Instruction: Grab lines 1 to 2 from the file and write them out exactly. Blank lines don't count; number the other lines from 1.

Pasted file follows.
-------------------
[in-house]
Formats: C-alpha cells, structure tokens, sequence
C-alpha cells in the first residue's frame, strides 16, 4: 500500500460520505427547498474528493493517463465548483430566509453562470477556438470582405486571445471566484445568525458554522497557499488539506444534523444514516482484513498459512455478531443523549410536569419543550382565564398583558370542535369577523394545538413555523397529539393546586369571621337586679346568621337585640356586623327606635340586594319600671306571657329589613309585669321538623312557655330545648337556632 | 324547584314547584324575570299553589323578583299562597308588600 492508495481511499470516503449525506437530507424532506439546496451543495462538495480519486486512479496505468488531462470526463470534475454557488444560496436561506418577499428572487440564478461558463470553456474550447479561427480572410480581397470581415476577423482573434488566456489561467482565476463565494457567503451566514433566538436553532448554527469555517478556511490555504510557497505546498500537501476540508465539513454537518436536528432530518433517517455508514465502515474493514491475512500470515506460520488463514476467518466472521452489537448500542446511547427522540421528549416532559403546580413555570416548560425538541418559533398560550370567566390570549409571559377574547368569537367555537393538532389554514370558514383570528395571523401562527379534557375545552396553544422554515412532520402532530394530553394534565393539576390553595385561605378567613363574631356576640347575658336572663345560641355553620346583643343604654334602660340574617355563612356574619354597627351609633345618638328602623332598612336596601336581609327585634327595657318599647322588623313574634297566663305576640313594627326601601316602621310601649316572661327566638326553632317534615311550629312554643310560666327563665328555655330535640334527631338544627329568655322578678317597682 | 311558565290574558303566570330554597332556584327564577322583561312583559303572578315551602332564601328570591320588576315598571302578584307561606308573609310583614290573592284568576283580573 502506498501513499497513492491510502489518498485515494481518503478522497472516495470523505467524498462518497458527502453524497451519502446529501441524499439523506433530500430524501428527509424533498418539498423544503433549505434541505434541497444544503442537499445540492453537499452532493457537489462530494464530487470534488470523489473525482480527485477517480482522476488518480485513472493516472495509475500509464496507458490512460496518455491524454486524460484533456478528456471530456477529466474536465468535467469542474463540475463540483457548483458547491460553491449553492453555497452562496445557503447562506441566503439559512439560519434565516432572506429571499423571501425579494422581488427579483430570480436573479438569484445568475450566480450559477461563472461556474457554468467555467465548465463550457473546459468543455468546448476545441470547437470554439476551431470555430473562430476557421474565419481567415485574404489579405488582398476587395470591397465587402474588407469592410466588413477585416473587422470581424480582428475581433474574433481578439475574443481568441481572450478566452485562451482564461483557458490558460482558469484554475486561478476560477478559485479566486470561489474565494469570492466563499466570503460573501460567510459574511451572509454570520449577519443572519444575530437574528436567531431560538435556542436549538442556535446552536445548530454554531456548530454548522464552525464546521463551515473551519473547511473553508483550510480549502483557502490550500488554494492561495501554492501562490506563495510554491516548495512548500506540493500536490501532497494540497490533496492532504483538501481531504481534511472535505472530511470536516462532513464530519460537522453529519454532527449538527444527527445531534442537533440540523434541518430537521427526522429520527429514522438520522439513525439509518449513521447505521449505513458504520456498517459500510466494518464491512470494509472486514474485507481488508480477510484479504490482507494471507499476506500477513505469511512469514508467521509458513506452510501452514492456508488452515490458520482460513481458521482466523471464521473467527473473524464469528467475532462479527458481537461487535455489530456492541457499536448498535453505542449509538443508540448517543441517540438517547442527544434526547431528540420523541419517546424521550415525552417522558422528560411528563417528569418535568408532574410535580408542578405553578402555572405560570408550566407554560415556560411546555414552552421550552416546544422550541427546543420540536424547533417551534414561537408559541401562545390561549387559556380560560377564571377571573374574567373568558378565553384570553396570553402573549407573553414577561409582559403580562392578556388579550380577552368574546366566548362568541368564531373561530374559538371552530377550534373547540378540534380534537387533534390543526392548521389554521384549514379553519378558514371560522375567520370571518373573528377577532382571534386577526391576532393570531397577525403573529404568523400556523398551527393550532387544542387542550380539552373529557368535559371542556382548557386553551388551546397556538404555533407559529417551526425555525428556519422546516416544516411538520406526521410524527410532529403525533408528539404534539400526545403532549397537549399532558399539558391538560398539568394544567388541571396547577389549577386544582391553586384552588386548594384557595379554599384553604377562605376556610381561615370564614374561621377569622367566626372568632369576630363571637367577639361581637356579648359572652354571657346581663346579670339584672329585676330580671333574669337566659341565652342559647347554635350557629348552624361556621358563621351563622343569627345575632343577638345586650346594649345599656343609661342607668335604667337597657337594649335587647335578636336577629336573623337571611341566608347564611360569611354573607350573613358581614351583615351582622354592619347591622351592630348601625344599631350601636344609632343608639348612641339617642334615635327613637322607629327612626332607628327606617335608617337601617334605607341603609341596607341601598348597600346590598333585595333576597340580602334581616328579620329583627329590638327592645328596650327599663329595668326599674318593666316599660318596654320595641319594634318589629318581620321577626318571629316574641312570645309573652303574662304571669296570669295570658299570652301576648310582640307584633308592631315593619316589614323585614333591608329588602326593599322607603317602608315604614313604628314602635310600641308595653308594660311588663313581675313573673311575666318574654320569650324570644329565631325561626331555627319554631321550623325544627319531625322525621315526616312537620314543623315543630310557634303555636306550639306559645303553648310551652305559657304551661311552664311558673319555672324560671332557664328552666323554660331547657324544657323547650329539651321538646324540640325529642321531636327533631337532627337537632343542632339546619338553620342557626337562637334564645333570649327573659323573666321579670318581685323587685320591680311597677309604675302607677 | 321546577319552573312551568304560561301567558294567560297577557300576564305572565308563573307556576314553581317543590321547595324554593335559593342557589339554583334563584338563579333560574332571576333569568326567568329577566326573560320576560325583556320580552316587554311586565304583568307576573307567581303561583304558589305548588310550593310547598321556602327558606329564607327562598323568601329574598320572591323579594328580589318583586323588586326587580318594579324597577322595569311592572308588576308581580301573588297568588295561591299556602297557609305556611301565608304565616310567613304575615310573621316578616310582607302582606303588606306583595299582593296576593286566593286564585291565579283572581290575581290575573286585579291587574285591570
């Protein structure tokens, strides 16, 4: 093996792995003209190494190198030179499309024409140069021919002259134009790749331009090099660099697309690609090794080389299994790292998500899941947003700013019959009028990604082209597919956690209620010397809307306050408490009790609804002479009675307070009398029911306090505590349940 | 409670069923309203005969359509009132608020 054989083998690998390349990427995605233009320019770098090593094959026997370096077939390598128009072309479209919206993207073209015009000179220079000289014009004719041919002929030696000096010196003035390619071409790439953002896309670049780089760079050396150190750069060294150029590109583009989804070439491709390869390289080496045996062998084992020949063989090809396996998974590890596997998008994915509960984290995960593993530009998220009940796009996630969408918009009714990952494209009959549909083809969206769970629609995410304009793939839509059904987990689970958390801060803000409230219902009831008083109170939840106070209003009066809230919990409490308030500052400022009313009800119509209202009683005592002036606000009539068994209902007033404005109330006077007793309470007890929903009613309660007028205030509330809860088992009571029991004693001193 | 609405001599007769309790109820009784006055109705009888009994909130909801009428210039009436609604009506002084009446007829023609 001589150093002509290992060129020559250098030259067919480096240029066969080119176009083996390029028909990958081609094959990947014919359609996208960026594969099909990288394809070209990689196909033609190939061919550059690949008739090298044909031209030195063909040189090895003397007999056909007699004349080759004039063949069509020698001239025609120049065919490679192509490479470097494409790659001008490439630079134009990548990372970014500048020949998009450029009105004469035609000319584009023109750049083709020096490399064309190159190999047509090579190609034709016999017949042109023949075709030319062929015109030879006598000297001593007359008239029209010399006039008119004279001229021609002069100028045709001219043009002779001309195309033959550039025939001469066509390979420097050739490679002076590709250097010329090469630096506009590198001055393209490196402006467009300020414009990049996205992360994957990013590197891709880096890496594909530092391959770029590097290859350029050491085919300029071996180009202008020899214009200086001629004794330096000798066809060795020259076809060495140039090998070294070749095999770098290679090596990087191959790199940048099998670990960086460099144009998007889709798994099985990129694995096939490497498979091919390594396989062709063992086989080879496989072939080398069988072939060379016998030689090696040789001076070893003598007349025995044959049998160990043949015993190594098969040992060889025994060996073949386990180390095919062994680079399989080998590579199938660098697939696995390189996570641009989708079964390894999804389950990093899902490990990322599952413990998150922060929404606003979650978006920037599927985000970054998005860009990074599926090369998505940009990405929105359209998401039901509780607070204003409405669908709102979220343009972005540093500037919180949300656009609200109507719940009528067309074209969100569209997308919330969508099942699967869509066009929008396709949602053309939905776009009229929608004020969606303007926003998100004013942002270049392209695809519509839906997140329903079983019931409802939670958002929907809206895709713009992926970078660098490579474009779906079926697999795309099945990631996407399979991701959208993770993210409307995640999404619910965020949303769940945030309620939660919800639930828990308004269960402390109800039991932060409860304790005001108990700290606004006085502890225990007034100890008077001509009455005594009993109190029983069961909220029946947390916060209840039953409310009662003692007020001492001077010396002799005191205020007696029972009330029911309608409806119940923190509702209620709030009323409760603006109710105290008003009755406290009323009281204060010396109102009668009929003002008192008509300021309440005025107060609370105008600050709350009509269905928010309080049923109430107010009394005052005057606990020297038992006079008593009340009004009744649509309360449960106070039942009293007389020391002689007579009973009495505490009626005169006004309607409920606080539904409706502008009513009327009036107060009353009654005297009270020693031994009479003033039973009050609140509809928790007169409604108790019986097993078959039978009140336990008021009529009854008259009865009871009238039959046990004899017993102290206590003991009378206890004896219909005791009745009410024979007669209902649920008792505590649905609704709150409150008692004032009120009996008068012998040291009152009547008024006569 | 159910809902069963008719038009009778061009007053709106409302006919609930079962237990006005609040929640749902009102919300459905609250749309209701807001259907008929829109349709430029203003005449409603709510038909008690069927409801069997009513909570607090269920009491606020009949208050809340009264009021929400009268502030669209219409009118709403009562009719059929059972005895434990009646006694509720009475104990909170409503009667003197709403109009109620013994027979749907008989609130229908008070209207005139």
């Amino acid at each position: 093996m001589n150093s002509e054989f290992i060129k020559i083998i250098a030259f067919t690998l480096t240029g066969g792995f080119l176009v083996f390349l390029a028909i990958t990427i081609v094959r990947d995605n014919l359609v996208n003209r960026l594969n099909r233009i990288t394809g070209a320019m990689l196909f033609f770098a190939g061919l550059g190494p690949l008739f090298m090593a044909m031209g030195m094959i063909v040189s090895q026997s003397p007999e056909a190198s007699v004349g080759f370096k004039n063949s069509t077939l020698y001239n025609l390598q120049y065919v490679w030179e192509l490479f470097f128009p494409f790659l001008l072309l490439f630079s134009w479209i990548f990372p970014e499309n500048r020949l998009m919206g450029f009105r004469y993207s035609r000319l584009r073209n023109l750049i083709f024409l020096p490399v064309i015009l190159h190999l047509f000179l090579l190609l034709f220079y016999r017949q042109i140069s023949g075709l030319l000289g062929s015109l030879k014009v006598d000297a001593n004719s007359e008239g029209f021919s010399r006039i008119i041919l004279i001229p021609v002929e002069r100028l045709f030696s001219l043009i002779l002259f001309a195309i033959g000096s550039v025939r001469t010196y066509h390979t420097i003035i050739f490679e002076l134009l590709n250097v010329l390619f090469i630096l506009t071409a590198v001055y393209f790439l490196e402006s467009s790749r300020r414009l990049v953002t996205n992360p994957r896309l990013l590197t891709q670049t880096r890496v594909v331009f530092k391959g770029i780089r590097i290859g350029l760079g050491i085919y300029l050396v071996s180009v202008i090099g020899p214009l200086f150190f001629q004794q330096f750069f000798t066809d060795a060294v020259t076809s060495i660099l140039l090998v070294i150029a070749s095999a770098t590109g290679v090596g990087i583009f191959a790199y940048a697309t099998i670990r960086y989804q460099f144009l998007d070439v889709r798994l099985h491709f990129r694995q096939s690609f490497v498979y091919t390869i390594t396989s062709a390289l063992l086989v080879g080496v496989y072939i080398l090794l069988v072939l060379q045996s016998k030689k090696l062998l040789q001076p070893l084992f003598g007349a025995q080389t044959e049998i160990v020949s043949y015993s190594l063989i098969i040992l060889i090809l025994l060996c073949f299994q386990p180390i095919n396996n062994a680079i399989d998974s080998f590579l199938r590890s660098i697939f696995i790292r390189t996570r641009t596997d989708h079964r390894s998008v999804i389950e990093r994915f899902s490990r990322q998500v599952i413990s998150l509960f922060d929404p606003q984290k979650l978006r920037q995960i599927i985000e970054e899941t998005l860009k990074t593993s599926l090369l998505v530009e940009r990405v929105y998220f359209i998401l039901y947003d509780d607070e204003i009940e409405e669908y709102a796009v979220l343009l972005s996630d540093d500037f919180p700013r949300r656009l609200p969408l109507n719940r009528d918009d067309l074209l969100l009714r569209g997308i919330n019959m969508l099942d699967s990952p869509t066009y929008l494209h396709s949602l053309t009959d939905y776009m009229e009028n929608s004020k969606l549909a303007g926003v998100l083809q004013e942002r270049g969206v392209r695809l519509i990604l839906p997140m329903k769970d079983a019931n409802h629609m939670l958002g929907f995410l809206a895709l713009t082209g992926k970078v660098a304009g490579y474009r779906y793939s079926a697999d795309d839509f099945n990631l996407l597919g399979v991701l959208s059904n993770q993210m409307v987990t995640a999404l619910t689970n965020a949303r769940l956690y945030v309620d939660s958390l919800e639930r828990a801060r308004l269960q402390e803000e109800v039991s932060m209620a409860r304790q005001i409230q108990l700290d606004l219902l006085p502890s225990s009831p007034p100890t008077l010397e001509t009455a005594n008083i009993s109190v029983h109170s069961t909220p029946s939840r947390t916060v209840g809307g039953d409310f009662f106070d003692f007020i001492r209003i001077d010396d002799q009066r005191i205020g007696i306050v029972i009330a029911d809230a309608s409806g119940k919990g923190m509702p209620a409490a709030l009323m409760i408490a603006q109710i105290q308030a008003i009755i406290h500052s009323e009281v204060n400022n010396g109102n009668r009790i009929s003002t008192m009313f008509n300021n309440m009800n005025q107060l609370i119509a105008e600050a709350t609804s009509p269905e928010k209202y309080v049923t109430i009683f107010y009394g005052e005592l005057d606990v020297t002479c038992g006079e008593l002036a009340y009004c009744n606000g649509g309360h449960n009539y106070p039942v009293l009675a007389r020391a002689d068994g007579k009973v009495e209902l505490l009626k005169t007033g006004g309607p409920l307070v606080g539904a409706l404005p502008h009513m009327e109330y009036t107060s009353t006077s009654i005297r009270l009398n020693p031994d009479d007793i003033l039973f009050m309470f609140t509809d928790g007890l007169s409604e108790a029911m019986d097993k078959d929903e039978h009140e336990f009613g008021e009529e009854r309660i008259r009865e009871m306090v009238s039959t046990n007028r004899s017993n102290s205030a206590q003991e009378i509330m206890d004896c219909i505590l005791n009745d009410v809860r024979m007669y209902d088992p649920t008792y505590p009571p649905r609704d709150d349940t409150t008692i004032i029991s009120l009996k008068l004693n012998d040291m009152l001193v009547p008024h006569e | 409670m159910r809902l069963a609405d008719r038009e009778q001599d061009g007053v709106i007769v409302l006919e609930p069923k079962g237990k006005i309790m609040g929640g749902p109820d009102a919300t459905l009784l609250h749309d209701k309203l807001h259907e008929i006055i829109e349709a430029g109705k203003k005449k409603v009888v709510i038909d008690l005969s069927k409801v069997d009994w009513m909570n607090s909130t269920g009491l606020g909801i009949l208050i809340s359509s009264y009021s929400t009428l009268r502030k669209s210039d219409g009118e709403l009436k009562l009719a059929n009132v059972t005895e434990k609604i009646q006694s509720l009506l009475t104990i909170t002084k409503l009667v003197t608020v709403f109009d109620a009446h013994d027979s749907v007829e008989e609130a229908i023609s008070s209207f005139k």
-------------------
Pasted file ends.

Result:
[in-house]
Formats: C-alpha cells, structure tokens, sequence